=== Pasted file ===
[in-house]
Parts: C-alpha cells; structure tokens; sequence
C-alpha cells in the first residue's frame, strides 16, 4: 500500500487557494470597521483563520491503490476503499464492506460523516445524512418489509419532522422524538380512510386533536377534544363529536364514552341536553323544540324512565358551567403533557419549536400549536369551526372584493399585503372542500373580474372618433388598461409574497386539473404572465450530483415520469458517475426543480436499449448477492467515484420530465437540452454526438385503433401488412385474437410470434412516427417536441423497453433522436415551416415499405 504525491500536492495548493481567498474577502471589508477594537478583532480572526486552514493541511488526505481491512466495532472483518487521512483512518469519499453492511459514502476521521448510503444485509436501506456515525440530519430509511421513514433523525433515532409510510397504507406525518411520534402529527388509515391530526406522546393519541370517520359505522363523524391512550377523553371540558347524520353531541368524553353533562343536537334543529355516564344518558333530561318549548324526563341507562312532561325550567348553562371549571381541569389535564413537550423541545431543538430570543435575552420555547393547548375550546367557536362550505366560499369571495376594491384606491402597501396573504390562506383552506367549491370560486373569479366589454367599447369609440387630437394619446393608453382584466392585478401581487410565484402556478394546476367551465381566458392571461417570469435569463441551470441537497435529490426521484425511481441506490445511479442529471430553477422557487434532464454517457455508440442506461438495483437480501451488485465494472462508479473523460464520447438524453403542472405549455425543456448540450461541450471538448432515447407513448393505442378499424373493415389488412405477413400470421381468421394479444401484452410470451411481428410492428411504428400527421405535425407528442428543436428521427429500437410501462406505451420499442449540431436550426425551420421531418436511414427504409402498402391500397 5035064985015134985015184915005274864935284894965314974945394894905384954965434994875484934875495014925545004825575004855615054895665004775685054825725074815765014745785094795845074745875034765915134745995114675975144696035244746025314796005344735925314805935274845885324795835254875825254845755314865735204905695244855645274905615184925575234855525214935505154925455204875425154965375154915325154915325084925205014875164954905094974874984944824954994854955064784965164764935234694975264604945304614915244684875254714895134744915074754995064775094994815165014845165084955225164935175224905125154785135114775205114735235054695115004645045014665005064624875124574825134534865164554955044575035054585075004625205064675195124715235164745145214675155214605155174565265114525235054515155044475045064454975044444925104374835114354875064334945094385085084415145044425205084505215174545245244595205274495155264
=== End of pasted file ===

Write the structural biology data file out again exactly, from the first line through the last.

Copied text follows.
[in-house]
Parts: C-alpha cells; structure tokens; sequence
C-alpha cells in the first residue's frame, strides 16, 4: 500500500487557494470597521483563520491503490476503499464492506460523516445524512418489509419532522422524538380512510386533536377534544363529536364514552341536553323544540324512565358551567403533557419549536400549536369551526372584493399585503372542500373580474372618433388598461409574497386539473404572465450530483415520469458517475426543480436499449448477492467515484420530465437540452454526438385503433401488412385474437410470434412516427417536441423497453433522436415551416415499405 504525491500536492495548493481567498474577502471589508477594537478583532480572526486552514493541511488526505481491512466495532472483518487521512483512518469519499453492511459514502476521521448510503444485509436501506456515525440530519430509511421513514433523525433515532409510510397504507406525518411520534402529527388509515391530526406522546393519541370517520359505522363523524391512550377523553371540558347524520353531541368524553353533562343536537334543529355516564344518558333530561318549548324526563341507562312532561325550567348553562371549571381541569389535564413537550423541545431543538430570543435575552420555547393547548375550546367557536362550505366560499369571495376594491384606491402597501396573504390562506383552506367549491370560486373569479366589454367599447369609440387630437394619446393608453382584466392585478401581487410565484402556478394546476367551465381566458392571461417570469435569463441551470441537497435529490426521484425511481441506490445511479442529471430553477422557487434532464454517457455508440442506461438495483437480501451488485465494472462508479473523460464520447438524453403542472405549455425543456448540450461541450471538448432515447407513448393505442378499424373493415389488412405477413400470421381468421394479444401484452410470451411481428410492428411504428400527421405535425407528442428543436428521427429500437410501462406505451420499442449540431436550426425551420421531418436511414427504409402498402391500397 5035064985015134985015184915005274864935284894965314974945394894905384954965434994875484934875495014925545004825575004855615054895665004775685054825725074815765014745785094795845074745875034765915134745995114675975144696035244746025314796005344735925314805935274845885324795835254875825254845755314865735204905695244855645274905615184925575234855525214935505154925455204875425154965375154915325154915325084925205014875164954905094974874984944824954994854955064784965164764935234694975264604945304614915244684875254714895134744915074754995064775094994815165014845165084955225164935175224905125154785135114775205114735235054695115004645045014665005064624875124574825134534865164554955044575035054585075004625205064675195124715235164745145214675155214605155174565265114525235054515155044475045064454975044444925104374835114354875064334945094385085084415145044425205084505215174545245244595205274495155264